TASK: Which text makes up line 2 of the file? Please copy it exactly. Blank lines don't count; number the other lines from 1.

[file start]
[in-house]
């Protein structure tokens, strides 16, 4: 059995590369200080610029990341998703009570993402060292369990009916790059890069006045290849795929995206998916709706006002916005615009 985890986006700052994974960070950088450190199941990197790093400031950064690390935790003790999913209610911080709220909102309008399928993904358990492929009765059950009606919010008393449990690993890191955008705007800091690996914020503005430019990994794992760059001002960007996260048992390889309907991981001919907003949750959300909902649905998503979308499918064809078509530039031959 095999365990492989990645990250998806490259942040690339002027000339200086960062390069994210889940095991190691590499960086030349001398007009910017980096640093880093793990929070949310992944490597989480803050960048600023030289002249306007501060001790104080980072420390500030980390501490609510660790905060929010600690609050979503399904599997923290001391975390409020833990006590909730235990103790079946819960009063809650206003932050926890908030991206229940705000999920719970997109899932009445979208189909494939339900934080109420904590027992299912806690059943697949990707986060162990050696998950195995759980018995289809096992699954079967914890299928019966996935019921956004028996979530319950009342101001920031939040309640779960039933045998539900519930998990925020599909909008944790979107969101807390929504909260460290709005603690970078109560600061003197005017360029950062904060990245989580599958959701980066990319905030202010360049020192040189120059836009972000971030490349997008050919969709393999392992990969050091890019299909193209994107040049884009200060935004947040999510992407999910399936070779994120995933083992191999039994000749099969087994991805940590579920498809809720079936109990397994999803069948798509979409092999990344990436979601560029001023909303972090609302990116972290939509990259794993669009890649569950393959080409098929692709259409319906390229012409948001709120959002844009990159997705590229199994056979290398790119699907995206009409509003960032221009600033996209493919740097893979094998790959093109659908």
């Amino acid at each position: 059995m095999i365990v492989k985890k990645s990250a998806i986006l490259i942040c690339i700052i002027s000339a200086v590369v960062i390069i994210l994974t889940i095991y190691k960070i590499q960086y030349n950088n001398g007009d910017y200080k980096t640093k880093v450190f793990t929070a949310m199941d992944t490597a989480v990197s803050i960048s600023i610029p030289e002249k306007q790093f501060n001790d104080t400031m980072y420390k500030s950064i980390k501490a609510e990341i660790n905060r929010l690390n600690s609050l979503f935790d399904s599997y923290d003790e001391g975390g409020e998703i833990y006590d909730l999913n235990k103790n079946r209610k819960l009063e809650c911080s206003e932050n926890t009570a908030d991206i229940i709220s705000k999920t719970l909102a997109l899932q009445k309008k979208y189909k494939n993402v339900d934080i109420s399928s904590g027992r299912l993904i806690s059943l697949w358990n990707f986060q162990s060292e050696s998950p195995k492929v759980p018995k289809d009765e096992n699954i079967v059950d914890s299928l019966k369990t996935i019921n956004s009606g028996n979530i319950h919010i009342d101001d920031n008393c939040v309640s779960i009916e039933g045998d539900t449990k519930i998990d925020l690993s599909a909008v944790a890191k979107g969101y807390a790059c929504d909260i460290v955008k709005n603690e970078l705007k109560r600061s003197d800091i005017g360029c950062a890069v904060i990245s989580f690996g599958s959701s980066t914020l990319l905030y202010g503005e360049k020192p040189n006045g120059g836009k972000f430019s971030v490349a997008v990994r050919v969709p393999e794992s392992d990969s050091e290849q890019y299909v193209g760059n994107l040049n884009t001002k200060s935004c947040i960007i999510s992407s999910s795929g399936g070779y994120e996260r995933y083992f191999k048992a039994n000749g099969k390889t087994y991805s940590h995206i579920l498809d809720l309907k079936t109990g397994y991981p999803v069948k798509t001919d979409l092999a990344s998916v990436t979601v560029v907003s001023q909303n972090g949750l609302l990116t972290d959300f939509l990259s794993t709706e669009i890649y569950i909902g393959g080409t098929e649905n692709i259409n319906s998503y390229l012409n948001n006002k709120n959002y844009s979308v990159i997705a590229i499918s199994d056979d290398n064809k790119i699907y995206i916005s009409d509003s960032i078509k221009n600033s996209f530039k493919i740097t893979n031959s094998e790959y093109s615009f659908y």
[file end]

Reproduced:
């Protein structure tokens, strides 16, 4: 059995590369200080610029990341998703009570993402060292369990009916790059890069006045290849795929995206998916709706006002916005615009 985890986006700052994974960070950088450190199941990197790093400031950064690390935790003790999913209610911080709220909102309008399928993904358990492929009765059950009606919010008393449990690993890191955008705007800091690996914020503005430019990994794992760059001002960007996260048992390889309907991981001919907003949750959300909902649905998503979308499918064809078509530039031959 095999365990492989990645990250998806490259942040690339002027000339200086960062390069994210889940095991190691590499960086030349001398007009910017980096640093880093793990929070949310992944490597989480803050960048600023030289002249306007501060001790104080980072420390500030980390501490609510660790905060929010600690609050979503399904599997923290001391975390409020833990006590909730235990103790079946819960009063809650206003932050926890908030991206229940705000999920719970997109899932009445979208189909494939339900934080109420904590027992299912806690059943697949990707986060162990050696998950195995759980018995289809096992699954079967914890299928019966996935019921956004028996979530319950009342101001920031939040309640779960039933045998539900519930998990925020599909909008944790979107969101807390929504909260460290709005603690970078109560600061003197005017360029950062904060990245989580599958959701980066990319905030202010360049020192040189120059836009972000971030490349997008050919969709393999392992990969050091890019299909193209994107040049884009200060935004947040999510992407999910399936070779994120995933083992191999039994000749099969087994991805940590579920498809809720079936109990397994999803069948798509979409092999990344990436979601560029001023909303972090609302990116972290939509990259794993669009890649569950393959080409098929692709259409319906390229012409948001709120959002844009990159997705590229199994056979290398790119699907995206009409509003960032221009600033996209493919740097893979094998790959093109659908």